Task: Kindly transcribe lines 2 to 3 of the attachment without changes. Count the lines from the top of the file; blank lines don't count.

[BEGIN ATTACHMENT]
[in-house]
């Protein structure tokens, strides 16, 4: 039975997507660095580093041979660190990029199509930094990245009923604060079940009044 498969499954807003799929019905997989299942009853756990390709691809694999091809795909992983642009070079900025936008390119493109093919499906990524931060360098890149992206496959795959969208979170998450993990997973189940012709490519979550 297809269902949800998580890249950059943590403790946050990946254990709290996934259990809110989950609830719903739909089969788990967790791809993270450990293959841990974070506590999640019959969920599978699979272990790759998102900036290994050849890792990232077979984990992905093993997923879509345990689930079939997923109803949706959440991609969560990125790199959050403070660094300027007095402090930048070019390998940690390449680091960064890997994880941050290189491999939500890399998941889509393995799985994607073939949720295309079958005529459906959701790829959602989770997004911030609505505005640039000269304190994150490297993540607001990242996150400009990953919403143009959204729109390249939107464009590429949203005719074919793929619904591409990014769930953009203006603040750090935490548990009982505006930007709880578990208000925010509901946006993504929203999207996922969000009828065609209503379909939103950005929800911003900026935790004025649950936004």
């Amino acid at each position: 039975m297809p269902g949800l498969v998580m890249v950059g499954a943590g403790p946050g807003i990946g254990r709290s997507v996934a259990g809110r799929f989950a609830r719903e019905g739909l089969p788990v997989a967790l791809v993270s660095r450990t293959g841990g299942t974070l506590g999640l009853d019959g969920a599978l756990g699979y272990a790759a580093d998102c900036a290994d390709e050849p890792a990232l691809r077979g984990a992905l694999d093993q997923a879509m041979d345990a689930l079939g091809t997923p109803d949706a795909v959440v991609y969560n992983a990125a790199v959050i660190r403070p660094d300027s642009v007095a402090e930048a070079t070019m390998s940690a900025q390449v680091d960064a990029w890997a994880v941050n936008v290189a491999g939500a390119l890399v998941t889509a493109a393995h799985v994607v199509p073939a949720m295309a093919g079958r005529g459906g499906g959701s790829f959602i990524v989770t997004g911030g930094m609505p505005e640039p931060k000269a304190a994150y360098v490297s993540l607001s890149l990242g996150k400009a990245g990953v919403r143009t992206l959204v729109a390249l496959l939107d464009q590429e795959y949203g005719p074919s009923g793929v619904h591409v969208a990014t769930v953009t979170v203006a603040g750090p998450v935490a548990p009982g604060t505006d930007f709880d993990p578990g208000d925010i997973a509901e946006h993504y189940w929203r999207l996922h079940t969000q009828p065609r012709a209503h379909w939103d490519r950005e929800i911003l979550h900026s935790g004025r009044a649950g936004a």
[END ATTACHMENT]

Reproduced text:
């Protein structure tokens, strides 16, 4: 039975997507660095580093041979660190990029199509930094990245009923604060079940009044 498969499954807003799929019905997989299942009853756990390709691809694999091809795909992983642009070079900025936008390119493109093919499906990524931060360098890149992206496959795959969208979170998450993990997973189940012709490519979550 297809269902949800998580890249950059943590403790946050990946254990709290996934259990809110989950609830719903739909089969788990967790791809993270450990293959841990974070506590999640019959969920599978699979272990790759998102900036290994050849890792990232077979984990992905093993997923879509345990689930079939997923109803949706959440991609969560990125790199959050403070660094300027007095402090930048070019390998940690390449680091960064890997994880941050290189491999939500890399998941889509393995799985994607073939949720295309079958005529459906959701790829959602989770997004911030609505505005640039000269304190994150490297993540607001990242996150400009990953919403143009959204729109390249939107464009590429949203005719074919793929619904591409990014769930953009203006603040750090935490548990009982505006930007709880578990208000925010509901946006993504929203999207996922969000009828065609209503379909939103950005929800911003900026935790004025649950936004």
């Amino acid at each position: 039975m297809p269902g949800l498969v998580m890249v950059g499954a943590g403790p946050g807003i990946g254990r709290s997507v996934a259990g809110r799929f989950a609830r719903e019905g739909l089969p788990v997989a967790l791809v993270s660095r450990t293959g841990g299942t974070l506590g999640l009853d019959g969920a599978l756990g699979y272990a790759a580093d998102c900036a290994d390709e050849p890792a990232l691809r077979g984990a992905l694999d093993q997923a879509m041979d345990a689930l079939g091809t997923p109803d949706a795909v959440v991609y969560n992983a990125a790199v959050i660190r403070p660094d300027s642009v007095a402090e930048a070079t070019m390998s940690a900025q390449v680091d960064a990029w890997a994880v941050n936008v290189a491999g939500a390119l890399v998941t889509a493109a393995h799985v994607v199509p073939a949720m295309a093919g079958r005529g459906g499906g959701s790829f959602i990524v989770t997004g911030g930094m609505p505005e640039p931060k000269a304190a994150y360098v490297s993540l607001s890149l990242g996150k400009a990245g990953v919403r143009t992206l959204v729109a390249l496959l939107d464009q590429e795959y949203g005719p074919s009923g793929v619904h591409v969208a990014t769930v953009t979170v203006a603040g750090p998450v935490a548990p009982g604060t505006d930007f709880d993990p578990g208000d925010i997973a509901e946006h993504y189940w929203r999207l996922h079940t969000q009828p065609r012709a209503h379909w939103d490519r950005e929800i911003l979550h900026s935790g004025r009044a649950g936004a």